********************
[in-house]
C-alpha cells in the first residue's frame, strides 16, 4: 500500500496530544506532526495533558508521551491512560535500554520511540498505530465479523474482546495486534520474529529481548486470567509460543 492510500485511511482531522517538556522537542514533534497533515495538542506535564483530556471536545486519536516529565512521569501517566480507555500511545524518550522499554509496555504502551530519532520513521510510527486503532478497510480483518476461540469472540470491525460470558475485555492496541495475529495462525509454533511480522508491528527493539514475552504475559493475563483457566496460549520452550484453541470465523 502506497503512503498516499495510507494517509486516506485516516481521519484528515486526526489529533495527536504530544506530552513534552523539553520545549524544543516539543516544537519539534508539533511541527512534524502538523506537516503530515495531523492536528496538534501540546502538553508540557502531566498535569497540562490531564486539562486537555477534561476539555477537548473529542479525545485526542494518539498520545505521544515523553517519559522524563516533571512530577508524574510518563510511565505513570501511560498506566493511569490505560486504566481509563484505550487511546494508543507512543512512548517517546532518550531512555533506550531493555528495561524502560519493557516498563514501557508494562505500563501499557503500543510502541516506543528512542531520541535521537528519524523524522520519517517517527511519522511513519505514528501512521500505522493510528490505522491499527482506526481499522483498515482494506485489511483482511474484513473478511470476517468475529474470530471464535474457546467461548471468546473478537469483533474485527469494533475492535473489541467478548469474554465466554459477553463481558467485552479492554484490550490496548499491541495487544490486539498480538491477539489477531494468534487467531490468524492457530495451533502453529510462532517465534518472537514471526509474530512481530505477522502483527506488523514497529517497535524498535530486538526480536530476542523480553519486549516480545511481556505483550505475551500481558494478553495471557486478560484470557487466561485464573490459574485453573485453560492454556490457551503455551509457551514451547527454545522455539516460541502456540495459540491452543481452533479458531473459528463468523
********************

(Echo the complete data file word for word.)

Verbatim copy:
[in-house]
C-alpha cells in the first residue's frame, strides 16, 4: 500500500496530544506532526495533558508521551491512560535500554520511540498505530465479523474482546495486534520474529529481548486470567509460543 492510500485511511482531522517538556522537542514533534497533515495538542506535564483530556471536545486519536516529565512521569501517566480507555500511545524518550522499554509496555504502551530519532520513521510510527486503532478497510480483518476461540469472540470491525460470558475485555492496541495475529495462525509454533511480522508491528527493539514475552504475559493475563483457566496460549520452550484453541470465523 502506497503512503498516499495510507494517509486516506485516516481521519484528515486526526489529533495527536504530544506530552513534552523539553520545549524544543516539543516544537519539534508539533511541527512534524502538523506537516503530515495531523492536528496538534501540546502538553508540557502531566498535569497540562490531564486539562486537555477534561476539555477537548473529542479525545485526542494518539498520545505521544515523553517519559522524563516533571512530577508524574510518563510511565505513570501511560498506566493511569490505560486504566481509563484505550487511546494508543507512543512512548517517546532518550531512555533506550531493555528495561524502560519493557516498563514501557508494562505500563501499557503500543510502541516506543528512542531520541535521537528519524523524522520519517517517527511519522511513519505514528501512521500505522493510528490505522491499527482506526481499522483498515482494506485489511483482511474484513473478511470476517468475529474470530471464535474457546467461548471468546473478537469483533474485527469494533475492535473489541467478548469474554465466554459477553463481558467485552479492554484490550490496548499491541495487544490486539498480538491477539489477531494468534487467531490468524492457530495451533502453529510462532517465534518472537514471526509474530512481530505477522502483527506488523514497529517497535524498535530486538526480536530476542523480553519486549516480545511481556505483550505475551500481558494478553495471557486478560484470557487466561485464573490459574485453573485453560492454556490457551503455551509457551514451547527454545522455539516460541502456540495459540491452543481452533479458531473459528463468523